Main terms used to talk about biological invasions
Invasive alien species (IAS): in accordance with the IUCN definition, the Convention on biological diversity, the European parliament and the Council of Europe, an invasive alien species is a species introduced by humans outside their natural range (intentionally or accidentally) and whose establishment and spread threaten native ecosystems, habitats or species with ecological and/or economic and/or negative health.
Not all introduced species induced negative consequences on the ecosystem they occur. Only a part of them is at the origin of negative impacts, direct or indirect, at different levels. They can cause serious ecological impact by affecting the specific composition and the functioning of host ecosystems, generate socio-economic consequences by disrupting economic activities (agriculture, forestry, etc.) and affect humain health.
IAS are encountered in every taxonomic groups : virus, fungi, algae, vascular plants, invertebrates, reptiles, amphibians, birds, fishes, mammals, etc.
It would be more appropriate to talk about alien invasive populations rather than species, the term “species” gathering all the populations, those from the natural range as those from the introduced area (Pascal et al., 2006). That’s why the definition could include the term “population” instead of “species”. Moreover, all introduced population of the same species are not likely to become invasive.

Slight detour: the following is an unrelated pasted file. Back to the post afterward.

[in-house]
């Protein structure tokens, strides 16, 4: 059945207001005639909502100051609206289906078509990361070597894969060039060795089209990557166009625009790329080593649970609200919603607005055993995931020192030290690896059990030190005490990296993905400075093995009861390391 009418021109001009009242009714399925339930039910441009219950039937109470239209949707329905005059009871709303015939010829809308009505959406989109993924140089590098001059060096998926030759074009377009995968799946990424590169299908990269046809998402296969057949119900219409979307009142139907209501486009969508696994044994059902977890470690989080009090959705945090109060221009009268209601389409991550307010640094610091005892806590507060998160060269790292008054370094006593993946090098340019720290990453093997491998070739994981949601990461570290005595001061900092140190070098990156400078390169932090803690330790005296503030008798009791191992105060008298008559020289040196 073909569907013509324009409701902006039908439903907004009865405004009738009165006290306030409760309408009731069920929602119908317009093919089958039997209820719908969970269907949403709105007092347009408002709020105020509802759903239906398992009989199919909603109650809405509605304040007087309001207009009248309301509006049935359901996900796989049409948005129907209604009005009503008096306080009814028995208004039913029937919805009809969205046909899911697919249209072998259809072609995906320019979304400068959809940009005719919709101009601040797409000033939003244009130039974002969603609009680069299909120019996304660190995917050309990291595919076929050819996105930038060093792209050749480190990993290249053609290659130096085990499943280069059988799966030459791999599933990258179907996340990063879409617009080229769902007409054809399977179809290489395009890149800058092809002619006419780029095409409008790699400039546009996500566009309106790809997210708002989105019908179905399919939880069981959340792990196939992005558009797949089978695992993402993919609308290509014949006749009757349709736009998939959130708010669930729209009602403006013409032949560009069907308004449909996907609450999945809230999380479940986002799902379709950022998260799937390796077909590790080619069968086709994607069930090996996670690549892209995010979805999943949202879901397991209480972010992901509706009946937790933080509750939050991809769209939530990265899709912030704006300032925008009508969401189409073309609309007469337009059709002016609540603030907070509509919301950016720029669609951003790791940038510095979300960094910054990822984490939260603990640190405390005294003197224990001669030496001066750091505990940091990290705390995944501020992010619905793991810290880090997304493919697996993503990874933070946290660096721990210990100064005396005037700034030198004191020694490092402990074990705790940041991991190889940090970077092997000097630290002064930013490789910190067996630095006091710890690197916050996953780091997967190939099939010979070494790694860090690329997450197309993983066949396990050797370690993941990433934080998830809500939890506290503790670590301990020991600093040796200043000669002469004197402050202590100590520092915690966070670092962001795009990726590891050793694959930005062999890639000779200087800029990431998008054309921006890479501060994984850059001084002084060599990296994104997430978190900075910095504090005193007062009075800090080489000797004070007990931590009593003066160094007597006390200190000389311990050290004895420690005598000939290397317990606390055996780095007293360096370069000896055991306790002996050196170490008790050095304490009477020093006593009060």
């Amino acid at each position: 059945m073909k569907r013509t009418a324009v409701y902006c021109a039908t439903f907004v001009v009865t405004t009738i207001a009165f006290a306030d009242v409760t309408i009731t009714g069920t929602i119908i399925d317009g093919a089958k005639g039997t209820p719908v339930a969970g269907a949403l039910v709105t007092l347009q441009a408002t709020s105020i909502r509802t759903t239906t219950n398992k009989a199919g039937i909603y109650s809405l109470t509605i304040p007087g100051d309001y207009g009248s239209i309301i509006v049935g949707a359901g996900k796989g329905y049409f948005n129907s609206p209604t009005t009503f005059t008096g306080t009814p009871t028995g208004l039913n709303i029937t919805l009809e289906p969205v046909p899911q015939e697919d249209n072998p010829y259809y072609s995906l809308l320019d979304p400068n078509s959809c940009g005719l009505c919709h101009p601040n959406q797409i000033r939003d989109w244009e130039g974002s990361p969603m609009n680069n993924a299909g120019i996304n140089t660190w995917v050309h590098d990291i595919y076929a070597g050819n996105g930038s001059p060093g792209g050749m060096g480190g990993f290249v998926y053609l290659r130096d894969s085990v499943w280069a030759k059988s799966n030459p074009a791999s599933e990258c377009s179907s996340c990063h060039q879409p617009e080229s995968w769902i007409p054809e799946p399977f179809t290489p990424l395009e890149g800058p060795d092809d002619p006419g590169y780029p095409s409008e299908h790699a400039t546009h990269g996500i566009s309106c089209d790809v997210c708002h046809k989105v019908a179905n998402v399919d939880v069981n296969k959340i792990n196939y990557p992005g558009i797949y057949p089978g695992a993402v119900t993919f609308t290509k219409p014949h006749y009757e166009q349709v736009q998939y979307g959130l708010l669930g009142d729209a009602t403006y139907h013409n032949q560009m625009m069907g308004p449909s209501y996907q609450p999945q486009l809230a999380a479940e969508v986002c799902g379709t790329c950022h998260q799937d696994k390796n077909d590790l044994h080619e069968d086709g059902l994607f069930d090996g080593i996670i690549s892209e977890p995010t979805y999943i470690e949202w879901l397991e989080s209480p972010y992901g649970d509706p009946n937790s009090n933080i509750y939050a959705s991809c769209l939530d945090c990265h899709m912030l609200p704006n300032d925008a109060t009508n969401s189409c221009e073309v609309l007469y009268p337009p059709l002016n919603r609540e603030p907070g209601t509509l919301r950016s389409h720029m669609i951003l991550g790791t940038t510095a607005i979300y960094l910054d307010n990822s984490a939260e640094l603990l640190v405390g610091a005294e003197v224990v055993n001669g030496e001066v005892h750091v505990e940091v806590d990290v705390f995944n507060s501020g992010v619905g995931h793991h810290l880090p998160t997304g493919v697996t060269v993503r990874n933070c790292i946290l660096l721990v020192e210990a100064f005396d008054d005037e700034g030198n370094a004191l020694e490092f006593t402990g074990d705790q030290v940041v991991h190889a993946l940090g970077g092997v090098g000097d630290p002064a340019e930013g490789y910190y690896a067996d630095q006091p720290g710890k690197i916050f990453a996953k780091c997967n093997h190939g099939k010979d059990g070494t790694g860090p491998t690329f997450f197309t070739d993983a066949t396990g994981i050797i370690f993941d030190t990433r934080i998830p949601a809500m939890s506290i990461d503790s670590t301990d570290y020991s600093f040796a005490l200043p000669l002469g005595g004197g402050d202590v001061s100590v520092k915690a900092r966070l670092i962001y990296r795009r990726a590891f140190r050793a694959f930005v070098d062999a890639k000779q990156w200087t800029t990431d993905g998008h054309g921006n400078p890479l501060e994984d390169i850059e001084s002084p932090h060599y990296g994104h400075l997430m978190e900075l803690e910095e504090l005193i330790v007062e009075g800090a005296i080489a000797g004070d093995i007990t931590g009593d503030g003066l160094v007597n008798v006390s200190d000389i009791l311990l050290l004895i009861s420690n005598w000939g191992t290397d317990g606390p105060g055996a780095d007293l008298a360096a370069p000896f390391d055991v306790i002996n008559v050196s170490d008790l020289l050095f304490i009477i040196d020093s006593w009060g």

Biological invasion: phenomenon of expansion of a species out of her natural range, forming perennial and autonomous populations without human assistance, generally in three phases: arrival, establishment and expansion.
Introduction: deliberate or accidental displacement by humans of an alien species outside of its natural range, past or present. This movement can take place between different countries or within the same country.
Intentional introduction: deliberate displacement and/or liberation by human of an alien species outside o its natural range.
Accidental introduction: any introduction that is not deliberate.
Alien species (or introduced species): a species, subspecies or lower taxon introduced by human outside of its natural range or any part, gamete, seed, egg or propagule of that species capable of surviving and reproducing thereafter.
Naturalized species: an exotic species, subspecies or lower taxon whose populations reproduce and are self-perpetuating without human assistance.
Native species: a species, subspecies or lower taxon naturally occurring within a territory, including the area it can reach and occupy using its own means of movement.
Endemic species: a species, subspecies or lower taxon whose geographic distribution is limited to a territory (an island, a mountain, a valley, etc.) and is not found elsewhere in the natural state.